A court in Islamabad has found former Pakistani military ruler General Pervez Musharraf guilty of high treason and has sentenced him to death.
The three-member bench of the special court announced the verdict in the long-drawn out high treason case against Musharraf after hearing final arguments today.
The case entered around Musharraf suspending the constitution in 2007 and imposing emergency rule – a move which sparked protests. He resigned in 2008 to avoid the threat of impeachment.
The former military chief is currently in Dubai and was admitted to a hospital following the deterioration of his health earlier this month. In a video statement from his hospital bed, he called the treason case “absolutely baseless.”
“I have served my country for 10 years. I have fought for my country. This [treason] is the case in which I have not been heard and I have been victimised,” he said.
Musharraf came to power after ousting then-Prime Minister Nawaz Sharif in a 1999 coup. But in an infamous purge in 2007, Musharraf imposed a state of emergency and placed several key judges under house arrest in Islamabad and elsewhere in Pakistan.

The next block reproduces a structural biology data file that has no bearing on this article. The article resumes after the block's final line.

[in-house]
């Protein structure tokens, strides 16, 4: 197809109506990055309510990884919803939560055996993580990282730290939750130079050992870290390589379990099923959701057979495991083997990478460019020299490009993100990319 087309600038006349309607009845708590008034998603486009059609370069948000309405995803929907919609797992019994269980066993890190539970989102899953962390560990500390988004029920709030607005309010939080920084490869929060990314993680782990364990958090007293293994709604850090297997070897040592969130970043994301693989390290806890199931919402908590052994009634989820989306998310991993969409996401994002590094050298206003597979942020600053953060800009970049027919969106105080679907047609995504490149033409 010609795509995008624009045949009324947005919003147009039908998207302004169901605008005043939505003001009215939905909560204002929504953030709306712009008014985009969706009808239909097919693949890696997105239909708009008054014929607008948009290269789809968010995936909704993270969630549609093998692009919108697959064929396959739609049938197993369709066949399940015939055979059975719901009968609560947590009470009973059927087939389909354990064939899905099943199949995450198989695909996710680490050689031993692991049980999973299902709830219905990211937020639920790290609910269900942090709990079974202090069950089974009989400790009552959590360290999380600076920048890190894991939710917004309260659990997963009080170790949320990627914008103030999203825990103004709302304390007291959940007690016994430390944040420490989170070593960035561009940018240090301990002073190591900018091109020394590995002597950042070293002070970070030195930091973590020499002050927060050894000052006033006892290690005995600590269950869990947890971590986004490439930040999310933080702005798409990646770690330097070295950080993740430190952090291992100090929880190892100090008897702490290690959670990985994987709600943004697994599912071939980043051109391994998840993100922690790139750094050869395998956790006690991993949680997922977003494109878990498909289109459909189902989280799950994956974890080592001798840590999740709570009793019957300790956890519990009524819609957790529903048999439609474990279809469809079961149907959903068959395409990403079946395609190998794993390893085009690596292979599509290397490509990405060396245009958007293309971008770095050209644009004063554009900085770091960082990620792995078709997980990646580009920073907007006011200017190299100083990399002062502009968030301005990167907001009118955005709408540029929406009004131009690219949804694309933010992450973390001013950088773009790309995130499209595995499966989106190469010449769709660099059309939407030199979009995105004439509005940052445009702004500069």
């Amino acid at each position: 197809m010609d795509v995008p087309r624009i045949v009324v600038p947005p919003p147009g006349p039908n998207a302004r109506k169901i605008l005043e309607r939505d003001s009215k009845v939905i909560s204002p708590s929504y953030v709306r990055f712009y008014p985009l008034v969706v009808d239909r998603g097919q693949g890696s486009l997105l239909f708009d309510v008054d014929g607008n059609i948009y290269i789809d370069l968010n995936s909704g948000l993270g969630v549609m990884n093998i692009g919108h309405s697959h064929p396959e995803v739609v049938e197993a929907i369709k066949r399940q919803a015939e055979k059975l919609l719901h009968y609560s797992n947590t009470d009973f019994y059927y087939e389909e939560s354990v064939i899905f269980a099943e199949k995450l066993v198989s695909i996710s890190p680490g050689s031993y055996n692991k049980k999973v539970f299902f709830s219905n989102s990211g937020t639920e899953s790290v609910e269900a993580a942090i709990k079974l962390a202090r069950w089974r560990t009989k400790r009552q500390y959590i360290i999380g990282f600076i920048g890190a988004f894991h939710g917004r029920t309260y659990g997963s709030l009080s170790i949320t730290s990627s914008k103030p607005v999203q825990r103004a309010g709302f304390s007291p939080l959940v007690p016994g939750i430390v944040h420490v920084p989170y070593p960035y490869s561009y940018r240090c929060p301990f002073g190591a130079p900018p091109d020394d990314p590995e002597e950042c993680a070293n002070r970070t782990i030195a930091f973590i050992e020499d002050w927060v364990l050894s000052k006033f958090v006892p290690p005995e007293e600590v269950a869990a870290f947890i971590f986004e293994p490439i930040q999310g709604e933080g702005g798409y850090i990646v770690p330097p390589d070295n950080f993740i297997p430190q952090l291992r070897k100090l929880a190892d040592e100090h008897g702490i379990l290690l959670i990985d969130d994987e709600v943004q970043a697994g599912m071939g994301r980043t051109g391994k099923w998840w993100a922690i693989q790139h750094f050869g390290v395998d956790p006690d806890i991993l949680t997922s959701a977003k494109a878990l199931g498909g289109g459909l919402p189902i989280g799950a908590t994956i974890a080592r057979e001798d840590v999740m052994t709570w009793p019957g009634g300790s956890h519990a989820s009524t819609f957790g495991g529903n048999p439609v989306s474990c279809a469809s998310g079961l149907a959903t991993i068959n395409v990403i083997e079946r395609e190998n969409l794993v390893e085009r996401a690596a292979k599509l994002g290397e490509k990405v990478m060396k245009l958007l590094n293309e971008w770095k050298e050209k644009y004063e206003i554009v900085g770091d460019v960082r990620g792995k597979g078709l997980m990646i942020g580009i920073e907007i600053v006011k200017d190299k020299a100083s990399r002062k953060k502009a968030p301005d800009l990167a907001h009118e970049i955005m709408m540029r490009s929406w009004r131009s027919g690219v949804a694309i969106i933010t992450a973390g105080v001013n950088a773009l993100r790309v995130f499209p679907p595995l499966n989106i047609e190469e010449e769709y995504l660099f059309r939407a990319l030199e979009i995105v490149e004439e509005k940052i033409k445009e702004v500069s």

Serving as president until 2008, Gen Musharraf survived numerous assassination attempts and plots against him during his time in power. He is best known internationally for his role in the US “War on Terror,” which he supported after the 9/11 attacks despite domestic opposition.
But when Nawaz Sharif was elected prime minister in 2013 he initiated a treason trial against Gen Musharraf and in March 2014 the former general was charged for high treason.
Gen Musharraf argued the case was politically motivated and that the actions he took in 2007 were agreed by the government and cabinet. But his arguments were turned down by the courts and he was accused of acting illegally.
The indictment of Gen Musharraf in 2014 for treason was a highly significant moment in a country where the military has held sway for much of its independent history.
Many of Pakistan’s army chiefs have either ruled the country directly after coups, as Gen Musharraf did, or wielded significant influence over policymaking during periods of civilian rule.
But Gen Musharraf was the first army chief to be charged with such a crime and the powerful military have watched the case carefully.
It said the court ruling had been “received with a lot of pain and anguish by rank and file of the Pakistan Armed Forces”.
“An ex-Army Chief, Chairman Joint Chief of Staff Committee and President of Pakistan, who has served the country for over 40 years, fought wars for the defence of the country can surely never be a traitor,” a statement said.